The Dublin-based airline now plans to appeal the decision to the European Union's highest court, making the argument that the French and Swedish programs mainly benefited Air France/KLM (who are close partners) and SAS, while unfairly discriminated against other European carriers. The basis of Ryanair's defense is that over 30 million Euros, or 36 million US, "in discriminatory State subsidies has been gifted to EU flag carriers and, if allowed to stand, this will distort the level playing field in EU aviation for decades to come, giving chronically inefficient national airlines a leg up on their efficient low-fare competitors." Under E.U. law, "member-state governments are allowed to provide state aid only with approval from the European Commission," and in order to receive approval, the Commission must determine that the state aid is "genuinely in the wider public interest - if it aims to benefit society or the economy as a whole," which, as mentioned above, was deemed to be true for the schemes. Read more about the E.U. state aid guidelines here.


Ryanair said that ultimate victory would "give airlines and consumers a glimmer of hope that national politicians obsessed with their flag carriers will be sent back to the drawing board and required to use state aid wisely to assist the recovery of traffic in the post-Covid world instead of bailing out their favored airline at the expense of fair competition and consumers." 


Photo of EI-DYN - RyanAir Boeing 737-800 at BHX
Ryanair says that a victory will give people hope that politicians will have to be required to use state aid more wisely and to help travel recover post-COVID. TheExplorerBlog | Lucas Wu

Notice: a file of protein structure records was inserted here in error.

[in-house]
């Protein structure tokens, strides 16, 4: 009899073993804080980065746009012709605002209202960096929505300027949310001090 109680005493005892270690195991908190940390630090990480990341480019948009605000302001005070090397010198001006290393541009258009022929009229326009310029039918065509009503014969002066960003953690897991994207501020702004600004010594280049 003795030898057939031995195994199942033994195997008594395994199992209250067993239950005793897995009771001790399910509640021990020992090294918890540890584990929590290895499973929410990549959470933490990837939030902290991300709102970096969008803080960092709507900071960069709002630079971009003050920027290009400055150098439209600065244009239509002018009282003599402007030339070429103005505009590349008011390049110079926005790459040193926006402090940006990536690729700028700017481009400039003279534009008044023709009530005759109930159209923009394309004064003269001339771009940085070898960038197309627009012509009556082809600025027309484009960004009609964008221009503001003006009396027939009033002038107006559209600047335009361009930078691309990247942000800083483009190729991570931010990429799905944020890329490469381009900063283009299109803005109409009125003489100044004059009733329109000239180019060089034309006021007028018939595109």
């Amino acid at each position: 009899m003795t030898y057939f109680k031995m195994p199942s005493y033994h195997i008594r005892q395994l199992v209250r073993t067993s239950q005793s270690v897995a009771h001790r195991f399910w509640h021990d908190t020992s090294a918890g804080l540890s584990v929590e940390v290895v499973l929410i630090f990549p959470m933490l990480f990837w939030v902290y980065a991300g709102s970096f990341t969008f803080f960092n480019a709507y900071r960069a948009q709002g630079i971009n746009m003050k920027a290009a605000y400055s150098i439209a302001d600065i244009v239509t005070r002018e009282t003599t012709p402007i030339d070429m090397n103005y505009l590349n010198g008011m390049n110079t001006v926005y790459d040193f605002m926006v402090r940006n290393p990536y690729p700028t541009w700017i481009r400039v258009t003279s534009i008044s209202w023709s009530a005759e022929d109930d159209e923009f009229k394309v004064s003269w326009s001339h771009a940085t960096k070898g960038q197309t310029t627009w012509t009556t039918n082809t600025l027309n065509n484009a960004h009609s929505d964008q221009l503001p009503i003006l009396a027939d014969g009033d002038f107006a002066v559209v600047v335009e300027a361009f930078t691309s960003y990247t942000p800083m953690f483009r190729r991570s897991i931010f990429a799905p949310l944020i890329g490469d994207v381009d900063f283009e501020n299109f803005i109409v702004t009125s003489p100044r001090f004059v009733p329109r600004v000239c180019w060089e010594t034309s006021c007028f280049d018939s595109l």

It is unlikely Ryanair will be successful, as airlines bring people, goods, supplies, and business around the E.U. and world, and providing state aid to support the airlines will almost certainly benefit society/the economy. While Ryanair has the right to appeal, it will most likely be a waste of time, money, and resources, causing the airline to only further hurt itself, financially and reputation-wise. Unless an underlying detail or loophole is found, the European Court of Justice will likely uphold the General Court's ruling.


How do you feel about the schemes? Do you agree with Ryanair? Do you think Ryanair will be ok? If you have any questions, comments, or insights, please feel free to leave them below!


Photo of EI-EKZ - RyanAir Boeing 737-800 at BHX
Ryanair says they face discrimination when it comes to state aid. TheExplorerBlog | Lucas Wu


*Flag carrier- "A flag carrier is a transportation company, such as an airline or shipping company, that, being locally registered in a given state, enjoys preferential rights or privileges, accorded by the government, for international operations. It may be a state-run, state-owned, or private but state-designated company or organization. Flag carriers may be known as such due to maritime law requiring all aircraft or ships to display the state flag of the country of their registry. A flag carrier may also be known as a national airline or a national carrier, although this can have different legal meanings in some countries." (

Kyle Jonas
Kyle is a high-school age aviation enthusiast born in Washington, D.C. but living in Chicago. He has always loved aviation. He lives right in between the approach paths for ORD and MDW, so he can watch the wide variety of aircraft land from his house. He hopes to become a commercial pilot when he grows older. In addition to aviation, Kyle likes baseball and running.